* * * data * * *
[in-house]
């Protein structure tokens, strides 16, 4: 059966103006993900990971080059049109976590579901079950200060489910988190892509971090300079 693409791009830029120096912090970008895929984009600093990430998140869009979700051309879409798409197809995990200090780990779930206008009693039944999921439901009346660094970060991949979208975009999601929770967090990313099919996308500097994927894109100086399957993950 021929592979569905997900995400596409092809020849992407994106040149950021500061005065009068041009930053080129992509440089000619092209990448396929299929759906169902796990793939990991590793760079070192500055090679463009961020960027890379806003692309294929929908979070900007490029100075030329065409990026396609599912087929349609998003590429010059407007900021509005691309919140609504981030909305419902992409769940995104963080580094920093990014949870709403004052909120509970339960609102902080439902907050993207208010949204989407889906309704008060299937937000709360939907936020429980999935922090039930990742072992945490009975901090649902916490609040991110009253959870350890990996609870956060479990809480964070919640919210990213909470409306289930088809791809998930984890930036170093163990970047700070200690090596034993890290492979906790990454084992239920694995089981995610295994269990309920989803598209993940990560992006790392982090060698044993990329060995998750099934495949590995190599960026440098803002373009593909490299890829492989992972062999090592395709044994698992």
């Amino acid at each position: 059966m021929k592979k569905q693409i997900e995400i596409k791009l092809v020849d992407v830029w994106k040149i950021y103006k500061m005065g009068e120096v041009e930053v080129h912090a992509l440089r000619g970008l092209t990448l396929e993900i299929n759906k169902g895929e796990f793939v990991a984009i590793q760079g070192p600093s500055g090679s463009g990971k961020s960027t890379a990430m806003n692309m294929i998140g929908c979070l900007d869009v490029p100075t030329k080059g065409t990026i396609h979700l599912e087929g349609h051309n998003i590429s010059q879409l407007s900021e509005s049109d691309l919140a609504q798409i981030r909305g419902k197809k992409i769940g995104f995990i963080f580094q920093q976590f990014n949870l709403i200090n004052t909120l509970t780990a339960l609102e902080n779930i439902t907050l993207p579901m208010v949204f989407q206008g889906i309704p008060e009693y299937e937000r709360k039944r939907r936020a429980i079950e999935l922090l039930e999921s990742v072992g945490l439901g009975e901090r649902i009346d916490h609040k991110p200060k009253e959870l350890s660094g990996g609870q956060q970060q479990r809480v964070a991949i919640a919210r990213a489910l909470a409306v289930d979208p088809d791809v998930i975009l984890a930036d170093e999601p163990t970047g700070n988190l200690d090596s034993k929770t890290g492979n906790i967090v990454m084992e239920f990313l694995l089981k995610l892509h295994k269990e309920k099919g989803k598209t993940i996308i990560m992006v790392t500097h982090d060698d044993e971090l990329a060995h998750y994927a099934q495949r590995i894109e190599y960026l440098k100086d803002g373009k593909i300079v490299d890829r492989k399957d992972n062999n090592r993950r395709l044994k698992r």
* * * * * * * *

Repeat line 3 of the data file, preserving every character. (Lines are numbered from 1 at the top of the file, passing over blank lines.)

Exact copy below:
């Amino acid at each position: 059966m021929k592979k569905q693409i997900e995400i596409k791009l092809v020849d992407v830029w994106k040149i950021y103006k500061m005065g009068e120096v041009e930053v080129h912090a992509l440089r000619g970008l092209t990448l396929e993900i299929n759906k169902g895929e796990f793939v990991a984009i590793q760079g070192p600093s500055g090679s463009g990971k961020s960027t890379a990430m806003n692309m294929i998140g929908c979070l900007d869009v490029p100075t030329k080059g065409t990026i396609h979700l599912e087929g349609h051309n998003i590429s010059q879409l407007s900021e509005s049109d691309l919140a609504q798409i981030r909305g419902k197809k992409i769940g995104f995990i963080f580094q920093q976590f990014n949870l709403i200090n004052t909120l509970t780990a339960l609102e902080n779930i439902t907050l993207p579901m208010v949204f989407q206008g889906i309704p008060e009693y299937e937000r709360k039944r939907r936020a429980i079950e999935l922090l039930e999921s990742v072992g945490l439901g009975e901090r649902i009346d916490h609040k991110p200060k009253e959870l350890s660094g990996g609870q956060q970060q479990r809480v964070a991949i919640a919210r990213a489910l909470a409306v289930d979208p088809d791809v998930i975009l984890a930036d170093e999601p163990t970047g700070n988190l200690d090596s034993k929770t890290g492979n906790i967090v990454m084992e239920f990313l694995l089981k995610l892509h295994k269990e309920k099919g989803k598209t993940i996308i990560m992006v790392t500097h982090d060698d044993e971090l990329a060995h998750y994927a099934q495949r590995i894109e190599y960026l440098k100086d803002g373009k593909i300079v490299d890829r492989k399957d992972n062999n090592r993950r395709l044994k698992r």